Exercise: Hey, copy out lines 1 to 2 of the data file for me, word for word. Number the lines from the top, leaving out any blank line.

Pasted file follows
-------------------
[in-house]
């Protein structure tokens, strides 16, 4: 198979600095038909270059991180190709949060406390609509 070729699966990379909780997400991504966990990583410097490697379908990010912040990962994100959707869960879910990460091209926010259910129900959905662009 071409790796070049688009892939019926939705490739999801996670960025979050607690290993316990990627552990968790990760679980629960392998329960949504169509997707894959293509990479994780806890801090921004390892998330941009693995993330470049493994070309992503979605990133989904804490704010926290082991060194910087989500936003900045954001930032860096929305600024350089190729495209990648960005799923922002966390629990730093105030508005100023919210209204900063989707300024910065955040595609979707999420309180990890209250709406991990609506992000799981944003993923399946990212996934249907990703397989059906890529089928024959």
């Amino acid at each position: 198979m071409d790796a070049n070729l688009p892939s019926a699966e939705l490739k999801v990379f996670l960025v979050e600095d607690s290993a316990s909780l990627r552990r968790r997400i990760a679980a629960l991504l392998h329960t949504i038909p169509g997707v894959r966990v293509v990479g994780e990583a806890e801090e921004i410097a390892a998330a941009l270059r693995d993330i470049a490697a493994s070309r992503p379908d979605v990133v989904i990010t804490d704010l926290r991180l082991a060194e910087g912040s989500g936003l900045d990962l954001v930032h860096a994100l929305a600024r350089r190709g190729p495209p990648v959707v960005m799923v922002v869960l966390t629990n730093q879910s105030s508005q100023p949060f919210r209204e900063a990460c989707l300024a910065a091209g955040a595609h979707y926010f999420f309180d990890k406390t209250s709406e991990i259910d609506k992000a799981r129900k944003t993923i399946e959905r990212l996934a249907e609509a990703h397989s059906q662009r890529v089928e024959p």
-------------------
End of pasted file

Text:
[in-house]
């Protein structure tokens, strides 16, 4: 198979600095038909270059991180190709949060406390609509 070729699966990379909780997400991504966990990583410097490697379908990010912040990962994100959707869960879910990460091209926010259910129900959905662009 071409790796070049688009892939019926939705490739999801996670960025979050607690290993316990990627552990968790990760679980629960392998329960949504169509997707894959293509990479994780806890801090921004390892998330941009693995993330470049493994070309992503979605990133989904804490704010926290082991060194910087989500936003900045954001930032860096929305600024350089190729495209990648960005799923922002966390629990730093105030508005100023919210209204900063989707300024910065955040595609979707999420309180990890209250709406991990609506992000799981944003993923399946990212996934249907990703397989059906890529089928024959």